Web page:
High thermal mass, lower summer overheating and low energy demand housing

The architect Stephen Reyburn built a high-mass house in London SW13 ~35 years ago. Mid-terrace, infill. Cavity external walls, concrete floors & stairs. Not dissimilar to Blandford Avenue, possibly a slightly higher thermal capacity.

It had MVHR but was designed mostly for lower space heating bills. Summer comfort as good as an air-conditioned building was an unexpected byproduct. Indeed, they greatly valued the winter thermal comfort and said that this was worth even more to them than the energy savings.

They opened the 1st or 2nd floor windows wide at night in heatwaves to cool the fabric. Operating the MVHR by day and closing windows tended to keep the coolth within the building.

He sold the house in the 2000s so I have no figures for years since. AFAIK the highest temperatures that he recorded within the house in 20 years were 23/24/25 degC on the ground/first/second floors.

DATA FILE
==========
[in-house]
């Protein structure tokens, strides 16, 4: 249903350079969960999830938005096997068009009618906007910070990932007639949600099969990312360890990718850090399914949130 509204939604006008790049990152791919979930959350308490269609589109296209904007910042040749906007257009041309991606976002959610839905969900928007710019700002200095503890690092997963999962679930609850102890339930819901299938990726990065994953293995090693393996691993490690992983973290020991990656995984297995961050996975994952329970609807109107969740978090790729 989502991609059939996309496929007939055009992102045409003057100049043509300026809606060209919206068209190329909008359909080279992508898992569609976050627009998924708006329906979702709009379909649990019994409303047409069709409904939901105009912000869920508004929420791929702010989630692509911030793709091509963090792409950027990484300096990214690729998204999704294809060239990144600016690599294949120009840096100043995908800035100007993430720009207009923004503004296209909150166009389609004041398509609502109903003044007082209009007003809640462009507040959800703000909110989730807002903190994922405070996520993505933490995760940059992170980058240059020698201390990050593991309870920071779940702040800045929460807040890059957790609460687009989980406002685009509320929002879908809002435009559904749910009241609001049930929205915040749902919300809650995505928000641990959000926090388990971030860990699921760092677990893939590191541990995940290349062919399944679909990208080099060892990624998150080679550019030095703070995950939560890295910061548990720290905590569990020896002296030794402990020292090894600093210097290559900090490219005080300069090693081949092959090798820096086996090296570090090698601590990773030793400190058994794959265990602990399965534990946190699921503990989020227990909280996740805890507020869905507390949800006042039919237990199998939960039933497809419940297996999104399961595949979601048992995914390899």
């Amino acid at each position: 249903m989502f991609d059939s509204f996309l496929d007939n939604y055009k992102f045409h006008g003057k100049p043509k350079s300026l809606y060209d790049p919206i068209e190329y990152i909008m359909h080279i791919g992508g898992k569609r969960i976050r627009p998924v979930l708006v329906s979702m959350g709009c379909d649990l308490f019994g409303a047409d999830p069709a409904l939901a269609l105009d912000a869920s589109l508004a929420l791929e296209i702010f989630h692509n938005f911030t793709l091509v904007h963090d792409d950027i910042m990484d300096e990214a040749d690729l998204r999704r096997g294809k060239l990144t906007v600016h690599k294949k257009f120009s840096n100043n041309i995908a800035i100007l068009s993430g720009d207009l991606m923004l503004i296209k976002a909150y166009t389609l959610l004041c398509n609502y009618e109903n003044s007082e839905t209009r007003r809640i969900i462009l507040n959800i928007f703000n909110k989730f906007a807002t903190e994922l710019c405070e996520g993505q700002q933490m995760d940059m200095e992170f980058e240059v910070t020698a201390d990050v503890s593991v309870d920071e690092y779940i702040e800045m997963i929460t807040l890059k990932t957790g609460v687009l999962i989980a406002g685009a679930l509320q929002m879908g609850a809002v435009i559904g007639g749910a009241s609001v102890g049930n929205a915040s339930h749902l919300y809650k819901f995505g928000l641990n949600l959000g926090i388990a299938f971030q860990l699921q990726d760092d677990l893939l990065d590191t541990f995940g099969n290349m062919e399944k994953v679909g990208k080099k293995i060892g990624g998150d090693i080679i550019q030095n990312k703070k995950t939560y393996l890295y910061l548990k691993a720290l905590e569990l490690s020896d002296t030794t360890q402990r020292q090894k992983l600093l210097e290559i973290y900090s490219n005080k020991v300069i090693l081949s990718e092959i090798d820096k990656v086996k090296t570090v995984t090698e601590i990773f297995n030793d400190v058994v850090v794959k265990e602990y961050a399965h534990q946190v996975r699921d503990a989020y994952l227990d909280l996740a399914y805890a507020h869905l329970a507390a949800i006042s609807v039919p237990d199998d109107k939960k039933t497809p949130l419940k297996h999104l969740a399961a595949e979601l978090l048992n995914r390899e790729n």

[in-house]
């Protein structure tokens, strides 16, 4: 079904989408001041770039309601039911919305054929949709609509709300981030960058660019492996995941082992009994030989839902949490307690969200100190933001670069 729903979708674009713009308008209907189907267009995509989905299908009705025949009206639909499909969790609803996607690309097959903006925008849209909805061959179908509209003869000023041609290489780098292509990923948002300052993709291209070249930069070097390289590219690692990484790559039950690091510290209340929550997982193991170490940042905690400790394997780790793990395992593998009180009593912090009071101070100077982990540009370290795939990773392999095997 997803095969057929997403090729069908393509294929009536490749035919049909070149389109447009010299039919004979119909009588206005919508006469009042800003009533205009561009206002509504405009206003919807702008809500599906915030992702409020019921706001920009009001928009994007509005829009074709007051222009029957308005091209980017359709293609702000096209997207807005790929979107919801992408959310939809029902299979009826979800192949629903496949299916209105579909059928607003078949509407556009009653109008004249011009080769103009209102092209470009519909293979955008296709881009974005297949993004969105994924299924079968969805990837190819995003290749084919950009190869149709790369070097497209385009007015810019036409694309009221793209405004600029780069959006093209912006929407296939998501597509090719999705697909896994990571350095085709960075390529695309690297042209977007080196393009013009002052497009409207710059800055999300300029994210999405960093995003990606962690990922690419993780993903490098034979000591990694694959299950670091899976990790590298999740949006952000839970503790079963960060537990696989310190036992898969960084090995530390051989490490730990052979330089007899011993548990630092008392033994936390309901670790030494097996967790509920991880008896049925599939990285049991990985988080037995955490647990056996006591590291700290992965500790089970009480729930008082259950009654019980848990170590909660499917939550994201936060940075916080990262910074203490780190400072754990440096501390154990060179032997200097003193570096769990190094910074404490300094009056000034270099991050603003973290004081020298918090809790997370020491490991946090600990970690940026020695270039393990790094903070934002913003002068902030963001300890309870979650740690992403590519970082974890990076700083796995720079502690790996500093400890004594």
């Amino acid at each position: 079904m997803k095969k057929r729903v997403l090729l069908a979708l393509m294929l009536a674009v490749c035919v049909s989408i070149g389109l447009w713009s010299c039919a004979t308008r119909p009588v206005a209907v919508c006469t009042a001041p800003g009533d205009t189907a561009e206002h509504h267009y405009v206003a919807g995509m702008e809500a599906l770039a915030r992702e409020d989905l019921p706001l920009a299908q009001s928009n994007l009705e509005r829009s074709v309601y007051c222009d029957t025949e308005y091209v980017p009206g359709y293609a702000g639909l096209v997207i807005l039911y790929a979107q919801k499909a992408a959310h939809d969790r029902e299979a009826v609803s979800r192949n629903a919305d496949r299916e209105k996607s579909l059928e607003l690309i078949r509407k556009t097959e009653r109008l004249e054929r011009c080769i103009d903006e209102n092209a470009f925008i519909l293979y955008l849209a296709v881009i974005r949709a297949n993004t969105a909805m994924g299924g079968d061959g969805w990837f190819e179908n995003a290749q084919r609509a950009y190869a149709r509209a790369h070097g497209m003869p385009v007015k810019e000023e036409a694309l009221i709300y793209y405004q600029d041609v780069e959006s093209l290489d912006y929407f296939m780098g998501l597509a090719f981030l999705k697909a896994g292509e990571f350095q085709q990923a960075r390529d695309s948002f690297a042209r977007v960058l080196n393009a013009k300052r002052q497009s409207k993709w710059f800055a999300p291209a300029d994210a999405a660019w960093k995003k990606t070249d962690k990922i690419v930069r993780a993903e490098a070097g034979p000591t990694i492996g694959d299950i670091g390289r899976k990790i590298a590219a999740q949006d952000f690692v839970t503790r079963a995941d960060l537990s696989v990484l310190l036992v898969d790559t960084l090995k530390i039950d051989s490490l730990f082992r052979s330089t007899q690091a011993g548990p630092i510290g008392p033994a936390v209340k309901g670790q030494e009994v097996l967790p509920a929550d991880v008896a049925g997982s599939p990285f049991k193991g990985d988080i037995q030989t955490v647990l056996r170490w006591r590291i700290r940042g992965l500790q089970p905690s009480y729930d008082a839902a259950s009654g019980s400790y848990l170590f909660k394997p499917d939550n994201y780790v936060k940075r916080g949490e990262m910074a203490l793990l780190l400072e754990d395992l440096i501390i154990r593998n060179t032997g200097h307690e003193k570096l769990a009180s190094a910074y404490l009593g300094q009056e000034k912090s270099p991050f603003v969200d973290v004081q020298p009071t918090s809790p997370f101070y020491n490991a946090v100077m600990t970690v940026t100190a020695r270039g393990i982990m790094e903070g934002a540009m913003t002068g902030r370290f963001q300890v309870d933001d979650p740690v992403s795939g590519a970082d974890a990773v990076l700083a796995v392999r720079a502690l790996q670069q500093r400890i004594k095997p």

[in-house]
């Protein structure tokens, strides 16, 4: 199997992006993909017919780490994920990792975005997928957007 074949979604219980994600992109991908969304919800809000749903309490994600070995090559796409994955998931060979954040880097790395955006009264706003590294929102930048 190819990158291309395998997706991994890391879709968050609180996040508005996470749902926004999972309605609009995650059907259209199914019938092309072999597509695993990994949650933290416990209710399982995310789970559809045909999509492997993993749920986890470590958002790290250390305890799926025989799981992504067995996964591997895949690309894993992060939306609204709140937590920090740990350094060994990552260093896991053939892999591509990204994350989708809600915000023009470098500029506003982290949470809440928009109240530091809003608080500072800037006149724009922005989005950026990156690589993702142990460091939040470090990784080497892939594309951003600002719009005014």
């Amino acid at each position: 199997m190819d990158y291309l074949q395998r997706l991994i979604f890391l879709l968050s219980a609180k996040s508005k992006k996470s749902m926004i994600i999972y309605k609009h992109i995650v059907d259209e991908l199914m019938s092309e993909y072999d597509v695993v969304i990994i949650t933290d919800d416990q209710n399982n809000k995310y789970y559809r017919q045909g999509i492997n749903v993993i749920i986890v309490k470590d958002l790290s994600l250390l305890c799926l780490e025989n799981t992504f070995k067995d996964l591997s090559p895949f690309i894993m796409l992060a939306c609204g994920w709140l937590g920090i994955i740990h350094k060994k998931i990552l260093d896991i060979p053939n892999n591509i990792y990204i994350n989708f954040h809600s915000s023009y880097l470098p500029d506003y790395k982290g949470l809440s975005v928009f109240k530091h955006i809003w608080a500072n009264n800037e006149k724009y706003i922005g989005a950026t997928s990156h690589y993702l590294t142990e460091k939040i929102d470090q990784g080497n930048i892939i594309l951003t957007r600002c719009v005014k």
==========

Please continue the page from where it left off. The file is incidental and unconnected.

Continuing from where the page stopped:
The peak temperatures in this house in 2022 were 23.7/24.2 degC on the ground/first floors. But this is a ‘cool summer zone’ compared to London, the SE and E. The external maximum here (Met. Office ‘Hereford’) was ‘only’ 35 degC.

There was possibly more UK attention to cooling of dwellings in 1995 – which had a hot sunny August – than there has been since.



David Olivier BSc MASHRAE


Lower Orchard House

Lyonshall, KINGTON

  1. K., HR5 3LX

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